Hosted by IATL and funded by WIHEA, International Visiting Teaching Fellows Sean Michael Morris and Jesse Stommel will deliver a series of events throughout late October and early November as detailed below.
Critical Digital Pedagogy: a Public Lecture (details below)
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Programme of events
Workshop: Student Agency in Digital Spaces
Friday 20 October 2017 | 12:30-14:30 | free lunch | Teaching Grid
A workshop for undergraduates and postgraduate students on students as active partners in hybrid spaces. This discussion-based workshop will examine what “agency” is from a critical pedagogy perspective, and we’ll discuss the role students play, and the role they expect or hope instructors will play, in digitally-mediated learning environments. We’ll consider the concept of “community as curriculum” and the notion that student contributions in class are a “text” for any given module. We’ll also explore how students integrate their personal digital lives with digital life on campus and in class. Lunch will be provided.
Workshop: Innovative Approaches to Assessment in Digital and Hybrid Pedagogies
Tuesday 24 October 2017 | 12:30-14:30 | free lunch | Teaching Grid
A workshop on assessment and hybrid pedagogy, that may be of particular interest to anyone taking the Academic and Professional Pathway programmes. Workshops will be mapped onto the UK Professional Standards Framework. Lunch will be provided.
Much of our work in education resists being formulated as neat and tidy outcomes. When learning is the goal, space should be left for wonder and experimentation. This two hour workshop will explore methods and approaches for designing assignments and assessments that leverage digital tools and innovative pedagogies. We’ll consider examples together and reimagine and/or refine our pedagogical approaches. In addition to crafting, collaborating, and experimenting together as a group, we will get experience with a variety of new tools. We will also talk about when and how to assess digital and other non-traditional student projects.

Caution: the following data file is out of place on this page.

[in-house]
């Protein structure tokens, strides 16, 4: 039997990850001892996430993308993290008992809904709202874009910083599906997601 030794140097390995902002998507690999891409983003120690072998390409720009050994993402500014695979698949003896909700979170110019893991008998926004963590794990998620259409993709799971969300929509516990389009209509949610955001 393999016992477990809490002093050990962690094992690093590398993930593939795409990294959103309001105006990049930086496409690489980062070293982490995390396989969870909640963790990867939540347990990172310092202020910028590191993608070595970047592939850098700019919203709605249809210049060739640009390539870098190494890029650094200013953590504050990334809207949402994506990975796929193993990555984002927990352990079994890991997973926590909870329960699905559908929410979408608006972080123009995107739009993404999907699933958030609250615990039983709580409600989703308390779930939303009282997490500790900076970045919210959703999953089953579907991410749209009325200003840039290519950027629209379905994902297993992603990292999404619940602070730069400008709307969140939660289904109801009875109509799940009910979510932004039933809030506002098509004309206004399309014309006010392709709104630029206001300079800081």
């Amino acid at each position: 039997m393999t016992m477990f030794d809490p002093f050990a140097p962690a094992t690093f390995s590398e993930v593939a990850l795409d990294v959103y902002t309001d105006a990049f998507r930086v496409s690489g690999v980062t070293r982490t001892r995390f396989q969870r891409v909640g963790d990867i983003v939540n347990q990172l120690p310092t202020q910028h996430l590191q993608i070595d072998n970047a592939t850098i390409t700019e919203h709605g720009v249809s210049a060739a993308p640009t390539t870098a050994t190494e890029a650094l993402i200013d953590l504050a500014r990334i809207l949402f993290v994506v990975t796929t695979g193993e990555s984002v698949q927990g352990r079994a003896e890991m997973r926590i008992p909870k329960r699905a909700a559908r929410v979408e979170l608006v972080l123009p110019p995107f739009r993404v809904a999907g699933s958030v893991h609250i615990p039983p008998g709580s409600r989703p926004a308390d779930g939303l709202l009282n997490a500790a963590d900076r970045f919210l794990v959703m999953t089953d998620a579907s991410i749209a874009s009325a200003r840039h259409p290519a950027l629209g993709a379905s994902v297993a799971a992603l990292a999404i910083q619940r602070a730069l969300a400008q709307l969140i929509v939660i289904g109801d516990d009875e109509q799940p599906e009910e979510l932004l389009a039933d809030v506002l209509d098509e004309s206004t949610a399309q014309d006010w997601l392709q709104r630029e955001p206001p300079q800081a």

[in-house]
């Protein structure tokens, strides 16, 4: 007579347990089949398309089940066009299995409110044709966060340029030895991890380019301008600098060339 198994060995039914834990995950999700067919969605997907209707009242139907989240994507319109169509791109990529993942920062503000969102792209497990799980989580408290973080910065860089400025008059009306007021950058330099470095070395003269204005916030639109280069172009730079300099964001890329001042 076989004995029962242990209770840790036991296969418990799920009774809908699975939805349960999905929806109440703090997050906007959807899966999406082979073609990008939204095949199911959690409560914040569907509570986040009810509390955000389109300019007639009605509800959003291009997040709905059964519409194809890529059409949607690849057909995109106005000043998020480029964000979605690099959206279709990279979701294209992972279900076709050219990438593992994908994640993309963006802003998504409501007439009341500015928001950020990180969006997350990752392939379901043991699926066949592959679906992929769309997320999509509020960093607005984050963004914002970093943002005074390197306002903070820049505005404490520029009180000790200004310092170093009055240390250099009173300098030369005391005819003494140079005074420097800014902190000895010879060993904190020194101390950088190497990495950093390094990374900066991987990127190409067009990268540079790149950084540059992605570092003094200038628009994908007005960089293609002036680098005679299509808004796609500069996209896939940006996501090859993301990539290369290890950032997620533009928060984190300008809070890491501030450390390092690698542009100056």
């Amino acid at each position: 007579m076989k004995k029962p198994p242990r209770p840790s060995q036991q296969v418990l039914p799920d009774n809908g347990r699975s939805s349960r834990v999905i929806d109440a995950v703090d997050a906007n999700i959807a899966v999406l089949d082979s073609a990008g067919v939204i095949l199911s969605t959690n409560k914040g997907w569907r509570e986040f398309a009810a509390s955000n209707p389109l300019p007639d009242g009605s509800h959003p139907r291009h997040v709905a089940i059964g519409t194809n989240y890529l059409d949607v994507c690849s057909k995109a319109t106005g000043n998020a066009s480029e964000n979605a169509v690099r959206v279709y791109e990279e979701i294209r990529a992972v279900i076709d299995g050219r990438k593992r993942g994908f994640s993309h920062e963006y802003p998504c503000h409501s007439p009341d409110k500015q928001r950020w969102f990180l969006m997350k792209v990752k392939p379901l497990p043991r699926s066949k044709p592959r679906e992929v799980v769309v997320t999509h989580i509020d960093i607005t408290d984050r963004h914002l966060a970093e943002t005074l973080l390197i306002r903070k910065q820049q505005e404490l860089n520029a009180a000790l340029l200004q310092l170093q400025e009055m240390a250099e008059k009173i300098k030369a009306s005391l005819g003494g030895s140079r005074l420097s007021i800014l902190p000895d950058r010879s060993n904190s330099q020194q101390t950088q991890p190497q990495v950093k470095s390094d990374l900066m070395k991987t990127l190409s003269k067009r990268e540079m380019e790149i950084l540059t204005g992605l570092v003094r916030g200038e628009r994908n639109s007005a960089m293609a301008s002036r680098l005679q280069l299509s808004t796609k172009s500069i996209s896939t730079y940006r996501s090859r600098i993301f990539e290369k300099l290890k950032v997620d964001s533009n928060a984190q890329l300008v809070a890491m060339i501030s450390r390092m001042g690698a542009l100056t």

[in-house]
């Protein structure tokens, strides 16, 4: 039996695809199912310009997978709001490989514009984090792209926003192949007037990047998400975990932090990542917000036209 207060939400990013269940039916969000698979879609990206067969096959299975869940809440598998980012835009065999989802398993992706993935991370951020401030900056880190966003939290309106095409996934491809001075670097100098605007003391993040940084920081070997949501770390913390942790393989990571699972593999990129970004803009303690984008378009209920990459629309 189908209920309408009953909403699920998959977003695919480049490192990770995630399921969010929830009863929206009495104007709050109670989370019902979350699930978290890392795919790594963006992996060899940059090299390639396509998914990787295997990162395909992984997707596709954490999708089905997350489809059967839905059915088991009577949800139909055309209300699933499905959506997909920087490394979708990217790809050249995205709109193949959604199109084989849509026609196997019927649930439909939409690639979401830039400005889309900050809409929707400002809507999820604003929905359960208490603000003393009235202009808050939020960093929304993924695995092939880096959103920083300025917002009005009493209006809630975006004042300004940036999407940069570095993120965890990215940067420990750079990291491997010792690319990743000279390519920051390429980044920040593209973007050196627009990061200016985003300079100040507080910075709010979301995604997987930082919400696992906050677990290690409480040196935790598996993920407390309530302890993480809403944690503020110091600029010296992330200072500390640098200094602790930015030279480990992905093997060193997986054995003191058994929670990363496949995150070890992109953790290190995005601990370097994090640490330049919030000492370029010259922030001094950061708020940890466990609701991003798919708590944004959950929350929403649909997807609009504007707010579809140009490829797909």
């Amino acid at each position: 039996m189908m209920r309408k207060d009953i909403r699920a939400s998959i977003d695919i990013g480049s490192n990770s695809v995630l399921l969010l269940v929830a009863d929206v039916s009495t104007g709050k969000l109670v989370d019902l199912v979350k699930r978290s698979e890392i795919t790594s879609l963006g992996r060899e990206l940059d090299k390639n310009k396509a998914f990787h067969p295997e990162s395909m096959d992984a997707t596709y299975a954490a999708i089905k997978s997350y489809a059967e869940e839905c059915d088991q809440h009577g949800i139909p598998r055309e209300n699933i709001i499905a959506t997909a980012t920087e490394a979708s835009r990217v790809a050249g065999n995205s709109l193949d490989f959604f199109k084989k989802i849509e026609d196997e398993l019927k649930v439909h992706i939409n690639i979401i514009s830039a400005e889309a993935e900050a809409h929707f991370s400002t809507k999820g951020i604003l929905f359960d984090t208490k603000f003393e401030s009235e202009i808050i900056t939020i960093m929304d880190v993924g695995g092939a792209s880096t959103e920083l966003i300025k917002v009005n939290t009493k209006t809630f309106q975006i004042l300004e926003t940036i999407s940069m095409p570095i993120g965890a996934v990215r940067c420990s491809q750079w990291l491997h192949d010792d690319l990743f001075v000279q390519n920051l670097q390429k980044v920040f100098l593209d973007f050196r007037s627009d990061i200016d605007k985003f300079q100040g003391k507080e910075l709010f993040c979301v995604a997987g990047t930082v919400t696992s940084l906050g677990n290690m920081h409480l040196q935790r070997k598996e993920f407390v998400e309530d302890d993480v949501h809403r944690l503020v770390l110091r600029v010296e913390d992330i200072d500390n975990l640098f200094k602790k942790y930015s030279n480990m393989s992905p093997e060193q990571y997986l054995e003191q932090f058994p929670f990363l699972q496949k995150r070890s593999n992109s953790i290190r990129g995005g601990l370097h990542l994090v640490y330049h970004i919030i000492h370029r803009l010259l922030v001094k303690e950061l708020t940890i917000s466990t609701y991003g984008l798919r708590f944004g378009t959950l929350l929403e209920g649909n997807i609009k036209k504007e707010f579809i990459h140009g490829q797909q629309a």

Workshop: Critical Instructional Design
Friday 27 October 2017 | 9:30-14:00 | free lunch | Teaching Grid
A workshop for staff on critical instructional design, an approach to course and learning design that investigates ways to design for social justice, student agency, and equity. Lunch will be provided.
Critical instructional design is an approach to course, assignment, and assessment design that privileges student agency, inquiry, and emergence. Although critical instructional design deals primarily with online and hybrid learning spaces, its practice is appropriate for on-ground classroom teaching as well, especially where technology and digital learning may intersect with traditional learning. A critical instructional designer (also called instructional technologist, educational technologist, or curricular technologist) not only assists with or manages the design of learning and teaching in a learning or content management system, but also considers the pedagogical practices most effective at encouraging student agency. In this workshop, we will explore new ways of designing online and hybrid courses, assignments, and assessments that support critical digital pedagogy, often in spite of the limitations or expectations of the technological platforms we use or must use.
Critical Digital Pedagogy: a Public Lecture
Tuesday 31 October 2017 | 13:00-14:00 | OC1.01, The Oculus
A public conversation about the future of edtech/hybrid pedagogies, with digital pedagogue Jesse Stommel, moderated by IATL Director Dr Nicholas Monk.